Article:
On a typical island tour, you should reach St. Georges, a UNESCO World Heritage site at the east end of the island, around lunchtime. If you're there most days in the summer, you'll arrive just in time for a historical re-enactment, held at noon Monday through Thursday and Saturday. The free show makes use of some of the historical "punishment" devices in the Town Square, including a stockade and ducking chair.
Tip: Bermuda prides itself on its seafood, and restaurants compete for the title of top fish sandwich. While many consider Art Mel's Spicy Dicy in Hamilton to be the best, the famed Swizzle Inn ("swizzle in, swagger out") has several versions.
Photo: Esposito Photography/Shutterstock.com
Harbour Nights in Hamilton
If all this touring has made you tired, you might be tempted to head back to the ship. But on Wednesday nights, shops and restaurants in Bermuda's capital, Hamilton, stay open for Harbour Nights, a street fair/art festival on Front Street, where you can buy crafts and locally made souvenirs and watch dance performances.
Tip: Harbour Nights runs from 7 p.m. to 10 p.m. all summer long. The ferries to King's Wharf run late, specifically so cruisers can take part.
Photo: Teresa Stanton/Flickr
Bermuda Shore Excursions
It's Day 2 of your Bermuda trip. Since you spent yesterday touring the island, now's the time to take an excursion that gets you into the colony's turquoise water. A host of options leaves directly from King's Wharf; popular excursions include the Jet Ski Safari, a glass-bottom boat ride and helmet diving, where you walk along the sea floor. (Our tour, a half-day snorkel on Rising Son catamaran, offered snorkeling, paddleboarding and kayaking, as well as several rum swizzles.)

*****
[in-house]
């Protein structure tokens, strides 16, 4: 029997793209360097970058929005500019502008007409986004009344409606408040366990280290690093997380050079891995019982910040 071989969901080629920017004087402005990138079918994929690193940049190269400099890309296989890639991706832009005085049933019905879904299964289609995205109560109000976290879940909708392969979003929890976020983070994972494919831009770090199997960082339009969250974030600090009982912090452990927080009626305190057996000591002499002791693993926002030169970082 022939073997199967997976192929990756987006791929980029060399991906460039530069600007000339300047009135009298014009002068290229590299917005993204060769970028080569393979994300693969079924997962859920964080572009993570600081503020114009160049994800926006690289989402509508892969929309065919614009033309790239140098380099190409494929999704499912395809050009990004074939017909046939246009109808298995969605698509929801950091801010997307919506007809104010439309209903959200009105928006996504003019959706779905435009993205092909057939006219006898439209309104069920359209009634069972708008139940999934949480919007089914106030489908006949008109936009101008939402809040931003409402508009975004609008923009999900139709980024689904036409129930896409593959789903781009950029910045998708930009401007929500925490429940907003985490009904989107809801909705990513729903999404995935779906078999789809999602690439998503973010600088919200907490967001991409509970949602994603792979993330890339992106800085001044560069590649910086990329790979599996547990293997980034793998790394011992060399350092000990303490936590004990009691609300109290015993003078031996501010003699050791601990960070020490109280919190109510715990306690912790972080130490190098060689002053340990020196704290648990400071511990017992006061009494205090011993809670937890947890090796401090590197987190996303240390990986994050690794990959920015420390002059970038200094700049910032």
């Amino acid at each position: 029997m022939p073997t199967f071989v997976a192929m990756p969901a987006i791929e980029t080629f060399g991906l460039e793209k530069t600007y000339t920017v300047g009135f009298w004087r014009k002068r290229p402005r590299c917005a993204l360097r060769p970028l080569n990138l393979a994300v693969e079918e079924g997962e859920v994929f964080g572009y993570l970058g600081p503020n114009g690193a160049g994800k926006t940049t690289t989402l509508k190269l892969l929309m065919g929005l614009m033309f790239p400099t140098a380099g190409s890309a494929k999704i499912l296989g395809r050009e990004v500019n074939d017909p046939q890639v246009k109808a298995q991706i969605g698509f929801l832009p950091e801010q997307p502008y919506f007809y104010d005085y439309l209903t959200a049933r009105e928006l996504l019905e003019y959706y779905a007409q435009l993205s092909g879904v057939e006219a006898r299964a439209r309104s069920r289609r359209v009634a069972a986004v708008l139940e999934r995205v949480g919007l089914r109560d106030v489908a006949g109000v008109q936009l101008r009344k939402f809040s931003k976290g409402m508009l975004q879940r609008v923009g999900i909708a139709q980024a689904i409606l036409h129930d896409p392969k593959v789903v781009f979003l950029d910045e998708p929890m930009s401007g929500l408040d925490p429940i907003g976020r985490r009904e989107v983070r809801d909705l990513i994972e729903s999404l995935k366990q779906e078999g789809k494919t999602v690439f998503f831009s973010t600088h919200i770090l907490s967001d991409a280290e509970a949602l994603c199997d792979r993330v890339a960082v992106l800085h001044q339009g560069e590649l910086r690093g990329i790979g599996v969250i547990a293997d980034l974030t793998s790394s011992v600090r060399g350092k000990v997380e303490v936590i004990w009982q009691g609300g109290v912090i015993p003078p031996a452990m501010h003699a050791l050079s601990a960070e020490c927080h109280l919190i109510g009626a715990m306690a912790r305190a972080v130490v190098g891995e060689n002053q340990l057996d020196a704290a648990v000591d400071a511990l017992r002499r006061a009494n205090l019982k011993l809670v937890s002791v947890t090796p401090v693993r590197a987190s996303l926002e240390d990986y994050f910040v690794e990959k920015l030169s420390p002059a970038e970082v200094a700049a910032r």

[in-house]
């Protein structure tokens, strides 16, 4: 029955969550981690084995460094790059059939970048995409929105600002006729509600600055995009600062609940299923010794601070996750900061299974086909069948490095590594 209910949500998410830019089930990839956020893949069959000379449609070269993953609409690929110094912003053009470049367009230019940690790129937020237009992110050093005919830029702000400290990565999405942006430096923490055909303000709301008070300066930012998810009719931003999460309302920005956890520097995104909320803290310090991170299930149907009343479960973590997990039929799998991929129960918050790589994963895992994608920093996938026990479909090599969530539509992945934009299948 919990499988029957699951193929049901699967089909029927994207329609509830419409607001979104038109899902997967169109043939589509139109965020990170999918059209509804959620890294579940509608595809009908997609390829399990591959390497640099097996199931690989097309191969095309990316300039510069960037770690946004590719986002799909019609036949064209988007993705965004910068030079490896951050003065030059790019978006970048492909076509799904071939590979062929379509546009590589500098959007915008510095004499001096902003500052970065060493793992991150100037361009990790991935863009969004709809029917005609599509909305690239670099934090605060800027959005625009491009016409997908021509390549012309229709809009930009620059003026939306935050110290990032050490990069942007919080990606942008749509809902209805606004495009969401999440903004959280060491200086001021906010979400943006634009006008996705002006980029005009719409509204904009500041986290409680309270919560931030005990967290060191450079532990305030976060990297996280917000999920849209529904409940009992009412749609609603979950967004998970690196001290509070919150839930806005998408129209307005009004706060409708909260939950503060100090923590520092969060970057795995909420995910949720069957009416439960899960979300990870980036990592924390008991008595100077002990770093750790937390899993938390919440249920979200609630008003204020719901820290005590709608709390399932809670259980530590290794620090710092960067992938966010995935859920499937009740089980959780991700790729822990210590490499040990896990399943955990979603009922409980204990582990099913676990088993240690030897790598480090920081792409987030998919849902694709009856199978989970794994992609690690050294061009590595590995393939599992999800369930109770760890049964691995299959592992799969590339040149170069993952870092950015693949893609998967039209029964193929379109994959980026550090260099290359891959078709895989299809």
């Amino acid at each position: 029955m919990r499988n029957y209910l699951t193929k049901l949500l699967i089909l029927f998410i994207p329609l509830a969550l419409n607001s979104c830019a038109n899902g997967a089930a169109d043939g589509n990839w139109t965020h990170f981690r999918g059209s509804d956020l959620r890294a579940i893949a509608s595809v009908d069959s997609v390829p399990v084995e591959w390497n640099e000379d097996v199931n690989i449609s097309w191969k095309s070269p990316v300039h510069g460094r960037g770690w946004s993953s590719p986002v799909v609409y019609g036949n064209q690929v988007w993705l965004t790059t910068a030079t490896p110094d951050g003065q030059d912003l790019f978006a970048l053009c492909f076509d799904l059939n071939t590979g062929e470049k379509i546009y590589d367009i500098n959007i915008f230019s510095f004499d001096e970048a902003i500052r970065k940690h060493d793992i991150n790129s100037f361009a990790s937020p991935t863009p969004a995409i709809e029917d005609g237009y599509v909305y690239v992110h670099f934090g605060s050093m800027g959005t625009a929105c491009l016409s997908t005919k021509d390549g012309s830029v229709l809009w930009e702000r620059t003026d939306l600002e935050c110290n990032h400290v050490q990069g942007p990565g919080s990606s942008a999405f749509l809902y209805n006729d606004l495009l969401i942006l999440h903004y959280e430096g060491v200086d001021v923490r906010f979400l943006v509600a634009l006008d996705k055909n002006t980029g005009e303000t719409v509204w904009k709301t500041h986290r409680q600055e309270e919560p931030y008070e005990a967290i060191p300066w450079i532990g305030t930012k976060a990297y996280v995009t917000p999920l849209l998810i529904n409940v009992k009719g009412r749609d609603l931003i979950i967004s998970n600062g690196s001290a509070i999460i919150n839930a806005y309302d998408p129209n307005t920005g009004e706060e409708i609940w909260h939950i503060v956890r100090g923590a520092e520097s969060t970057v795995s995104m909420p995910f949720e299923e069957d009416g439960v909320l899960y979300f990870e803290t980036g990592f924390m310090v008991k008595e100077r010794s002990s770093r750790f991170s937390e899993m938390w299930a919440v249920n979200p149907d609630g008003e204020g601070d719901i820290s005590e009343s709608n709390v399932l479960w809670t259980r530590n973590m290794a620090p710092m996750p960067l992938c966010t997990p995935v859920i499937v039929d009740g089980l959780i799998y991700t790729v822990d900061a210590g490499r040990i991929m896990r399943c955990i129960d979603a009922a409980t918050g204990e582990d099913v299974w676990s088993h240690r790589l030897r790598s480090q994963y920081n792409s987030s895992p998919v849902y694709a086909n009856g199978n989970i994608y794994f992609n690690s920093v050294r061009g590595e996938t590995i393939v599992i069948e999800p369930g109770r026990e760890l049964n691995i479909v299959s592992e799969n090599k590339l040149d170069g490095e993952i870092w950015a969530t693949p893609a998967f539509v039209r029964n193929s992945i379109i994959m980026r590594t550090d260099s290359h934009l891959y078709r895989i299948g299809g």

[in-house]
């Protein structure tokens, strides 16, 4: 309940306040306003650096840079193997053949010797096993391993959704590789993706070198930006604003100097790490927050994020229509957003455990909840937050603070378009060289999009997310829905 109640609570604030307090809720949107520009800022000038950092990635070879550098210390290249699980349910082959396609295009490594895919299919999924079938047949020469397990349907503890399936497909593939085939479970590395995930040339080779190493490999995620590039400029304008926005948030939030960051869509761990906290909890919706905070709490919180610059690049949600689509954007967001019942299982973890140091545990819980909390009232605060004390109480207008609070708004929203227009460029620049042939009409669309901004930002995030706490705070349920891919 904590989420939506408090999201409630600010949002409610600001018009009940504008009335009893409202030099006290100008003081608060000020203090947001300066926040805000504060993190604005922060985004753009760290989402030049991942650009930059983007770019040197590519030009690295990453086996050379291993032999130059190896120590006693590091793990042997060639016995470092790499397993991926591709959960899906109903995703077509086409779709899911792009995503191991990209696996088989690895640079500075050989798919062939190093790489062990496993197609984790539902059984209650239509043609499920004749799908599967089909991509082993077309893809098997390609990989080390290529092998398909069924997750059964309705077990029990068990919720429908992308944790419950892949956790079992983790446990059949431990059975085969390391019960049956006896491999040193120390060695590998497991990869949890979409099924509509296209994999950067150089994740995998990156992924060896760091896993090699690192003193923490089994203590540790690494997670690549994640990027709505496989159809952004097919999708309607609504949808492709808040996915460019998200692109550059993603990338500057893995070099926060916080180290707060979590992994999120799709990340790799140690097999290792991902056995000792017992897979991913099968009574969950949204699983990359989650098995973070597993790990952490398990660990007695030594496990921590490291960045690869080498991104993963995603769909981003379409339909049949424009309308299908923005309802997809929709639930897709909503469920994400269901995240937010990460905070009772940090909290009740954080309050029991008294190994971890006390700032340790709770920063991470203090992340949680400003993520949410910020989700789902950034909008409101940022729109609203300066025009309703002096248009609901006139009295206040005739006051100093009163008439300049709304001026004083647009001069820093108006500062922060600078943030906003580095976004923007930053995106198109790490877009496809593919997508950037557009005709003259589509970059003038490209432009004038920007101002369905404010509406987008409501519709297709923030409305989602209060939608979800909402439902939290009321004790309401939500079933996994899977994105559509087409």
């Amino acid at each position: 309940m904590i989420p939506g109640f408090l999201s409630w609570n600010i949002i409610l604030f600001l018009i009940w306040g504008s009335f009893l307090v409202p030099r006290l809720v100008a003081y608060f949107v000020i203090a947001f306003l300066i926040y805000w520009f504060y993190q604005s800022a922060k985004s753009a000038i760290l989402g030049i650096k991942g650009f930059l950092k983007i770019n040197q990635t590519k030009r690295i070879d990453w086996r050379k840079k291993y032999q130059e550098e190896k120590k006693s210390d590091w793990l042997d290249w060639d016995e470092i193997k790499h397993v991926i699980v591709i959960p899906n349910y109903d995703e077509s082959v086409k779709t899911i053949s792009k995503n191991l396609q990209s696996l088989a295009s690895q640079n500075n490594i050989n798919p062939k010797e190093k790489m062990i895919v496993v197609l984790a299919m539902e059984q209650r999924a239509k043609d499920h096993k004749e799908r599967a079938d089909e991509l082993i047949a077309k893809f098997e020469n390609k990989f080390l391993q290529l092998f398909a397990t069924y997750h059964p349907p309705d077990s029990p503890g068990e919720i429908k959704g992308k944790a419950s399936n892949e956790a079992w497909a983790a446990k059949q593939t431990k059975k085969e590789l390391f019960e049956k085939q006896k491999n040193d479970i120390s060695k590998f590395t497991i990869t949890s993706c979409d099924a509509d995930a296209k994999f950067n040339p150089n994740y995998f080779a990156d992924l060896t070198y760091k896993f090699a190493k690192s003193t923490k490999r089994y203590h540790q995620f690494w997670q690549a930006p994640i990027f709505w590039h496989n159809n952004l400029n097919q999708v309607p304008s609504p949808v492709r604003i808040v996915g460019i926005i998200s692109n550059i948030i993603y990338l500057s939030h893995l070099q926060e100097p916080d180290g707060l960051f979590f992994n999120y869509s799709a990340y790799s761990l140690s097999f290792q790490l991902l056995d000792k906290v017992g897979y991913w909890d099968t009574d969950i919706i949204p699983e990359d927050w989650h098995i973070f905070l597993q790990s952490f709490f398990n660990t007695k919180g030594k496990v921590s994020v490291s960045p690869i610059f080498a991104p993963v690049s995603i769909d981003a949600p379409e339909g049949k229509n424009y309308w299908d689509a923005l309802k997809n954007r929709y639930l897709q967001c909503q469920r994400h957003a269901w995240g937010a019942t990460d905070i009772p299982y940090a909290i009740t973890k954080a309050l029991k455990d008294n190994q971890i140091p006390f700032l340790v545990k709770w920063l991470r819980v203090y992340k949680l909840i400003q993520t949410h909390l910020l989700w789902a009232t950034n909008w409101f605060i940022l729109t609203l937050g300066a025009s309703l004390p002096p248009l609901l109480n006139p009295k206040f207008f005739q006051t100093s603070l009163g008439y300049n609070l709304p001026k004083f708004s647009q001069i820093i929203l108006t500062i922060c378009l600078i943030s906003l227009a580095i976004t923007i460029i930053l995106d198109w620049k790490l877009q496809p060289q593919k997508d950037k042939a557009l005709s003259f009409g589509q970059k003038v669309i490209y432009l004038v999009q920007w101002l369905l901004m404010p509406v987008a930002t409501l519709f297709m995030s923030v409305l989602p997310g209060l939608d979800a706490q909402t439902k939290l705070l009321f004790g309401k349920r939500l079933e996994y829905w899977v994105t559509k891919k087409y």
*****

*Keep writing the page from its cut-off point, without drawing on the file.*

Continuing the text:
Tip: An island of English-speakers, Bermuda makes it easy to book your own tours, independently of the cruise lines. Don't be afraid to go off on your own, although we do caution you not to rent a scooter if you're inexperienced, as the hills are steep and the drivers unforgiving.
On Day 3, many cruisers are pooped, leaving the island's famed beaches less crowded than usual. If you've been hankering to visit Horseshoe Beach Bay, this is the day to do it. A private shuttle runs from the Dockyard directly to Horseshoe Beach; if you leave the ship early, you'll have several hours to squeeze in some sunbathing before sailaway.
Tip: All beaches in Bermuda are public, but not all have chair rentals or facilities. Cruise Critic members enjoy Coco Reef, a resort on Elbow Beach that sells day passes. When we went, we had the pool entirely to ourselves -- and enjoyed a two-course lunch with wine to boot.
Photo: V. J. Matthew/Shutterstock.com
By mid-afternoon on Day 3, you should be heading back to your ship; you don't want to miss the boat, and lines to embark can form at peak hours. If you're interested in grabbing one last rum swizzle, check out Calico Jack's, a pirate-themed bar set on a ship that's docked a stone's throw from the cruise pier. The drinks are strong, the bartenders are friendly, and you can jump into the water from the top deck. It's a splashy way to end your trip.
Photo: Calico Jack's
In the wee hours of the morning, under the cover of darkness, they creep. Their flip-flops smack across the pool decks of cruise ships everywhere as they shuffle like a horde of zombies armed with towels, sunscreen and books. If it sounds like a scene from a horror movie, you're on the right track. We're talking about deck chair hogs -- those inconsiderate fellow passengers who rise before the sun to stake out prime poolside real estate, mark it with personal belongings and then abandon it, rendering it useless to others. If you've had enough, we urge you to stand up to these selfish sunbathers and claim the deck chair that's rightfully yours. Join the peaceful revolution by employing the following seven tips for outsmarting deck chair hogs.